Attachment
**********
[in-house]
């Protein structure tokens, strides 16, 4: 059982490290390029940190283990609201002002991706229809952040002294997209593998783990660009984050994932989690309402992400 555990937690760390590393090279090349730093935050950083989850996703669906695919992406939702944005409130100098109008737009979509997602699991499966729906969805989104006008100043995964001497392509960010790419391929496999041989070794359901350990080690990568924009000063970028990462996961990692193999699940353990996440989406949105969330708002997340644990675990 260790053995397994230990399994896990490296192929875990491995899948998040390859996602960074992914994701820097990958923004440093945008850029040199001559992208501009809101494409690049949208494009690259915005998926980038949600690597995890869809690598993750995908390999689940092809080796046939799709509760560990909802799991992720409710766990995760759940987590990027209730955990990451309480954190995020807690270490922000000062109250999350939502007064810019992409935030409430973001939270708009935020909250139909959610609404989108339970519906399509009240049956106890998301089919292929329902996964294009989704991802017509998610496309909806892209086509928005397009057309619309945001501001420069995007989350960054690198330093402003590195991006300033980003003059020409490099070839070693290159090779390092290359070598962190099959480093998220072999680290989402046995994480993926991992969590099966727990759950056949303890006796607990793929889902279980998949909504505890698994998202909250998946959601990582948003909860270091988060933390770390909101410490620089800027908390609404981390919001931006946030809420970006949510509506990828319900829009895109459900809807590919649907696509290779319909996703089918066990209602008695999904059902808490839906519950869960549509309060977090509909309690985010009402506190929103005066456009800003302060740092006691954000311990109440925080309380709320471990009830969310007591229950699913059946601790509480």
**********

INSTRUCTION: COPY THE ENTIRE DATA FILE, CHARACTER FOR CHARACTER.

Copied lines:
[in-house]
């Protein structure tokens, strides 16, 4: 059982490290390029940190283990609201002002991706229809952040002294997209593998783990660009984050994932989690309402992400 555990937690760390590393090279090349730093935050950083989850996703669906695919992406939702944005409130100098109008737009979509997602699991499966729906969805989104006008100043995964001497392509960010790419391929496999041989070794359901350990080690990568924009000063970028990462996961990692193999699940353990996440989406949105969330708002997340644990675990 260790053995397994230990399994896990490296192929875990491995899948998040390859996602960074992914994701820097990958923004440093945008850029040199001559992208501009809101494409690049949208494009690259915005998926980038949600690597995890869809690598993750995908390999689940092809080796046939799709509760560990909802799991992720409710766990995760759940987590990027209730955990990451309480954190995020807690270490922000000062109250999350939502007064810019992409935030409430973001939270708009935020909250139909959610609404989108339970519906399509009240049956106890998301089919292929329902996964294009989704991802017509998610496309909806892209086509928005397009057309619309945001501001420069995007989350960054690198330093402003590195991006300033980003003059020409490099070839070693290159090779390092290359070598962190099959480093998220072999680290989402046995994480993926991992969590099966727990759950056949303890006796607990793929889902279980998949909504505890698994998202909250998946959601990582948003909860270091988060933390770390909101410490620089800027908390609404981390919001931006946030809420970006949510509506990828319900829009895109459900809807590919649907696509290779319909996703089918066990209602008695999904059902808490839906519950869960549509309060977090509909309690985010009402506190929103005066456009800003302060740092006691954000311990109440925080309380709320471990009830969310007591229950699913059946601790509480």